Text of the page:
But even though the trial is over, some of the fault lines that have been so brutally publicly displayed remain. In the days since Depp’s verdict, both sides have continued their respective campaigns: something that could still make a Hollywood studio nervous. Depp went on tour with Jeff Beck; joined TikTok to say he’s “moving on”; and allowed his legal team to signal on Good Morning America that Depp Heard may not uphold the court’s $10.35 million ruling.

At every turn, Heard’s lawyers and PR team have tried to return the issue to the #MeToo movement. “While Johnny Depp says he’s moving ‘forward,’ women’s rights are moving backward,” a Heard spokesman said last week.

Amber Heard in court in Virginia during the trial. Photo: Evelyn Hockstein/AFP/Getty Images

Depp’s star attorney Vasquez countered in an interview on Friday People Magazine: “We all believe that women and victims – regardless of gender – should speak up and have their day in court… Domestic violence has no gender.”

But there is a discernible change in mood. During the process, Depp’s legal and PR teams seemed careful not to comment on #MeToo or the cancellation. It was left to Richard Marks, the Hollywood deal’s chief negotiator, to flesh it out. An actor’s reputation, he said, is tantamount to the product. “You want a reputation that supports the value you’ve put into creating this product, especially over the last five years with the #MeToo movement, you don’t want negativity when you hire an actor who, quote, is unquoting , was cancelled.”

But media and entertainment companies appear to be reassessing Depp and weighing a potential comeback. Since the verdict, actors and models including Zoe Saldana, Emma Roberts, Patti Smith, Bella Hadid, Helena Christensen and Jennifer Aniston have “liked” Depp’s post-judgment. expression to his 25 million Instagram followers, who say he’s “really humble.”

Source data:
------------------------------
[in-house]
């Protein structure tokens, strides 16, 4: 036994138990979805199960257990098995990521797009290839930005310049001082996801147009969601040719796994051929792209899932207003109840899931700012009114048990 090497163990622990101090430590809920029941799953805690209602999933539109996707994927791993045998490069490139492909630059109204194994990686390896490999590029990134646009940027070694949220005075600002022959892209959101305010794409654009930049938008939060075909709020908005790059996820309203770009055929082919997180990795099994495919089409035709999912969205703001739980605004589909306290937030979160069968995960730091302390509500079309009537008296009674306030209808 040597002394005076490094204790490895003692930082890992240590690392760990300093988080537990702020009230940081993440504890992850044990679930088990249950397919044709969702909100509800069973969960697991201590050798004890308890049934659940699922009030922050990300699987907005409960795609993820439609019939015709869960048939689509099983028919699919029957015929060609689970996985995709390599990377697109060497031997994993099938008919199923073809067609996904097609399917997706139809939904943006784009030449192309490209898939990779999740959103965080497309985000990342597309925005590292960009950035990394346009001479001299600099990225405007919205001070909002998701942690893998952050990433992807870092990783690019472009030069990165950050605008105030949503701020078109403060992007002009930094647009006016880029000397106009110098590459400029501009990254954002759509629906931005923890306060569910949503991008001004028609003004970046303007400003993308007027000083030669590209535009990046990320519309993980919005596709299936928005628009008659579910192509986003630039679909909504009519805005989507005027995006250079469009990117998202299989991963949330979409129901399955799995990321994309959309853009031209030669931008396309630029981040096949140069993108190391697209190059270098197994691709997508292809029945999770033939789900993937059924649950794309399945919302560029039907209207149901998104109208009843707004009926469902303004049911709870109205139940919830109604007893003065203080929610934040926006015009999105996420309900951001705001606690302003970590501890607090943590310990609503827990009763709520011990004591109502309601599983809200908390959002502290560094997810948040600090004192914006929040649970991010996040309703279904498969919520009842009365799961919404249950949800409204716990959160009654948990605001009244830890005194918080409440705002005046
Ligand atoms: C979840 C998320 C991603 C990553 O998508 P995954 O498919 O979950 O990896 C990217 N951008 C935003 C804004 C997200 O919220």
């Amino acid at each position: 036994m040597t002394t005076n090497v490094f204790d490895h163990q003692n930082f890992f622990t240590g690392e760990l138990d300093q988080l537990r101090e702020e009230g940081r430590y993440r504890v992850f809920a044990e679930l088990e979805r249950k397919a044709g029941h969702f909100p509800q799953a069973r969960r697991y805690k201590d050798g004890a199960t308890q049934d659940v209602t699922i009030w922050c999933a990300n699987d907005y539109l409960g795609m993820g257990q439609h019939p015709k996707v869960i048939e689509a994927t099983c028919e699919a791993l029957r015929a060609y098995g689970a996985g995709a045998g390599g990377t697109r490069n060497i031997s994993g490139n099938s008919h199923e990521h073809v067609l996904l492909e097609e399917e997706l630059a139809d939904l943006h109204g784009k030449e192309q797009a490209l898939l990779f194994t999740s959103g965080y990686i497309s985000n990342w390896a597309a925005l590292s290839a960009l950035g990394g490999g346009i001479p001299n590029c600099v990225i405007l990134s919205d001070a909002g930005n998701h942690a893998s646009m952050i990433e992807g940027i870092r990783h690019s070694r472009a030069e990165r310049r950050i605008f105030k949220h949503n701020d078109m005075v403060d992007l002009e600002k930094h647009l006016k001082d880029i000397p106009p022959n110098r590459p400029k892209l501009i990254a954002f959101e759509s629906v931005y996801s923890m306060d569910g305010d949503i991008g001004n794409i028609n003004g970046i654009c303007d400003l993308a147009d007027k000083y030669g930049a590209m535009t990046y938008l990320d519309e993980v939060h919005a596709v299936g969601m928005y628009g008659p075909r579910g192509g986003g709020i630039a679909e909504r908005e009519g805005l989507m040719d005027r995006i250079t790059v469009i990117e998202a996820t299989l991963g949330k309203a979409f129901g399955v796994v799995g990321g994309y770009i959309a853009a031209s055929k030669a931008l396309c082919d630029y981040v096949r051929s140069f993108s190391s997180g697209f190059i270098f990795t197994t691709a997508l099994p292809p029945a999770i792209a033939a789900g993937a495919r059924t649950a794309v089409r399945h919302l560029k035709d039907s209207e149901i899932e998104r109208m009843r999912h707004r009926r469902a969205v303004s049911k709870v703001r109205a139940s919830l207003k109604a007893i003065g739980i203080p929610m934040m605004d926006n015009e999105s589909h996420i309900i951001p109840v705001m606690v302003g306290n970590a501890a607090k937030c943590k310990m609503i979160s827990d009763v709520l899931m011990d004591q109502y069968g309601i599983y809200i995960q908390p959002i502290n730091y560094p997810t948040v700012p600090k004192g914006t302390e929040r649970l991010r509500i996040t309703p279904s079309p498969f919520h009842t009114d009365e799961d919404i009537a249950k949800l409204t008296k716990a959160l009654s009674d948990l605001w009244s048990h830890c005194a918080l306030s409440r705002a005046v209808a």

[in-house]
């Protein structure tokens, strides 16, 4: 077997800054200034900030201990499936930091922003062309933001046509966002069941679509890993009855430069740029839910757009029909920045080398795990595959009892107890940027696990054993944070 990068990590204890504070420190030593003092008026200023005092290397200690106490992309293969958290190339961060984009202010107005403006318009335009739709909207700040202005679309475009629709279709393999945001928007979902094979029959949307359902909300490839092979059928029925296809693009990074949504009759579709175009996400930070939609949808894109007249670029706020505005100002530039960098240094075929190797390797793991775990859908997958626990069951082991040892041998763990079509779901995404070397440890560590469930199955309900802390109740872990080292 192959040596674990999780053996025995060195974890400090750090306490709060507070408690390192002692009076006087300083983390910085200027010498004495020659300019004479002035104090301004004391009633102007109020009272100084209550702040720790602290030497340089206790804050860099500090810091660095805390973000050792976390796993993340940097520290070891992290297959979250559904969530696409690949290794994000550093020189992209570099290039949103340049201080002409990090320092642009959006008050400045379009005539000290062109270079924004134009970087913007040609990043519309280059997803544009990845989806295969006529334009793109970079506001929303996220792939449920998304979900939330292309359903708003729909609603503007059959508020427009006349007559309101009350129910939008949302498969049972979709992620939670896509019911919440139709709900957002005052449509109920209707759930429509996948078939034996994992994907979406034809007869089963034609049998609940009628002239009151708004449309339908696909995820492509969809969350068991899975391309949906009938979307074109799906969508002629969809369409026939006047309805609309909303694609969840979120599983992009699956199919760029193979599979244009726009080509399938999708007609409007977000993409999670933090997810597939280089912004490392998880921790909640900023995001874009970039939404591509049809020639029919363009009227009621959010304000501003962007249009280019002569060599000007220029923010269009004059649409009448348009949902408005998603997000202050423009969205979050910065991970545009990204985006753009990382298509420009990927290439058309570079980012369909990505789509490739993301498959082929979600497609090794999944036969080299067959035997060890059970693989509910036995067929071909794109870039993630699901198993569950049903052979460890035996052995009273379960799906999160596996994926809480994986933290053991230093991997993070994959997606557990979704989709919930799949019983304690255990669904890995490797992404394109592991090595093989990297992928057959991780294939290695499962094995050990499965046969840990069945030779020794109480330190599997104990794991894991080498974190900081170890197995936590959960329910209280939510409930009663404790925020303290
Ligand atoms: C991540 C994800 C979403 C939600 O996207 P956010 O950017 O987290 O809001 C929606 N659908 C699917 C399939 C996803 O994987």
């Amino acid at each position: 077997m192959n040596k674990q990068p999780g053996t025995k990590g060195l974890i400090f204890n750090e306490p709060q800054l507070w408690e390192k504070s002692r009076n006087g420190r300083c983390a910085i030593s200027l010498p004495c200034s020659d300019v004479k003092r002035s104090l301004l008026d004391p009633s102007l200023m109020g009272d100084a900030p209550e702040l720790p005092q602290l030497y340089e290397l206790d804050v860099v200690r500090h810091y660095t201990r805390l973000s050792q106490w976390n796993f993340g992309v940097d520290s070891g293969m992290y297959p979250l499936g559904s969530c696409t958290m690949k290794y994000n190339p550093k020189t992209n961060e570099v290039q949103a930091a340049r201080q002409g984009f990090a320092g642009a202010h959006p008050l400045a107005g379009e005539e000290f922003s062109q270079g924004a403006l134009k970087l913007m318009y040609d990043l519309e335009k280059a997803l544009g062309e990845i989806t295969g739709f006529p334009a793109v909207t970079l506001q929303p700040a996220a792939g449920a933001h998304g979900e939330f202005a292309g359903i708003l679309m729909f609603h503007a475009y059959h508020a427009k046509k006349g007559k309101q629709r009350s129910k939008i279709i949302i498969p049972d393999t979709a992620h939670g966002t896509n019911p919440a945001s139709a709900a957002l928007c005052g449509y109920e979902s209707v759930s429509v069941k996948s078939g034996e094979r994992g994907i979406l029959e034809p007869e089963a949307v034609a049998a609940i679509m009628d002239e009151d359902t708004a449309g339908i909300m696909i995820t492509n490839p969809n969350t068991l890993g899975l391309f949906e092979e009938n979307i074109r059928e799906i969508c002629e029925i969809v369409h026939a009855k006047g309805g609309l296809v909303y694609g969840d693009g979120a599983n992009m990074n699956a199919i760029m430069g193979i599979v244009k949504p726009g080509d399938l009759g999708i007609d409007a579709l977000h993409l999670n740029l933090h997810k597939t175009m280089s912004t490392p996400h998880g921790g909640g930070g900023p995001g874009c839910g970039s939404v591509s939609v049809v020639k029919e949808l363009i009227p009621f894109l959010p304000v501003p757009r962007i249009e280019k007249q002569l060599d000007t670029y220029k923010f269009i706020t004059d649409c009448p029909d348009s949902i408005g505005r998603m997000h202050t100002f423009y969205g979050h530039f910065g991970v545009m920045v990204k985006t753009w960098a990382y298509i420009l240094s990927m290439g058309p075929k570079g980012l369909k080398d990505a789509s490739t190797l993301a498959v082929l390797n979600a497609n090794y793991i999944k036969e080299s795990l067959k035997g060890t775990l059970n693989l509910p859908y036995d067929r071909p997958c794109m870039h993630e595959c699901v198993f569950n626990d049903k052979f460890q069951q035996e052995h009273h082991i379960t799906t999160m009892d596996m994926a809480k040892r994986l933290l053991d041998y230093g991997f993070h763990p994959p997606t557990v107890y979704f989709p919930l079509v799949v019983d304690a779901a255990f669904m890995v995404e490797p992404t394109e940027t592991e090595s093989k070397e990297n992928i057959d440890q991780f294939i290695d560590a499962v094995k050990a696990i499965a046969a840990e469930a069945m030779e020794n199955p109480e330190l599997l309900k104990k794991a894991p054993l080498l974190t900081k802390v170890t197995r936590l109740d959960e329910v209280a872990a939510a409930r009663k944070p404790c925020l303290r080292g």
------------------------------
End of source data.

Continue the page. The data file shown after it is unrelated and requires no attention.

Thomas Doherty, author of Show Trial, on the ’50s Hollywood blacklist and “red scare,” says Depp’s trial could be viewed as similar to that of Fatty Arbuckle – charged and later acquitted of rape and murder – or Charlie Chaplin – accused of communist sympathies and was questioned about his involvement in a paternity case.

“It’s difficult to get your reputation back, and maybe that’s one of the reasons the Depp case has had such resonance,” Doherty said. “This fan letter could be a tipping point where you can feel the culture shift.”

But while Hollywood is weighing its options, another lucrative industry is already taking hold: fashion.

French luxury brand Dior has never dropped Depp as the face of its Sauvage fragrance, and sales have reportedly soared. Supermodel Kate Moss’ involvement in the process to support Depp signaled that the fashion world often takes a different approach.

“Fashion can’t really afford to exile people for long periods of time, because it’s about the constant upheaval and remodeling of ideas, images, people, tropes, and also pushing the boundaries of good taste and decency,” said New York fashion marketing consultant Bonnie Morrison.

Many believe Hollywood too could soon bounce back if the weight of public support evident during the fall and now on social media provides an opportunity to test Depp in front of a movie audience. In a way, Depp’s behavior at the trial itself was actually a kind of audition. “He was humorous, distant, making comments or doing things that reminded people why they love him. He was quite Jack Sparrow and his fans saw that,” Engelmeyer said.

And what really counts for Hollywood in the end, of course, is the possible end result. Los Angeles attorney Allison Hope Weiner said, “Hollywood isn’t about politics. It’s about business and making money. They want to create a product that appeals to the largest audience.”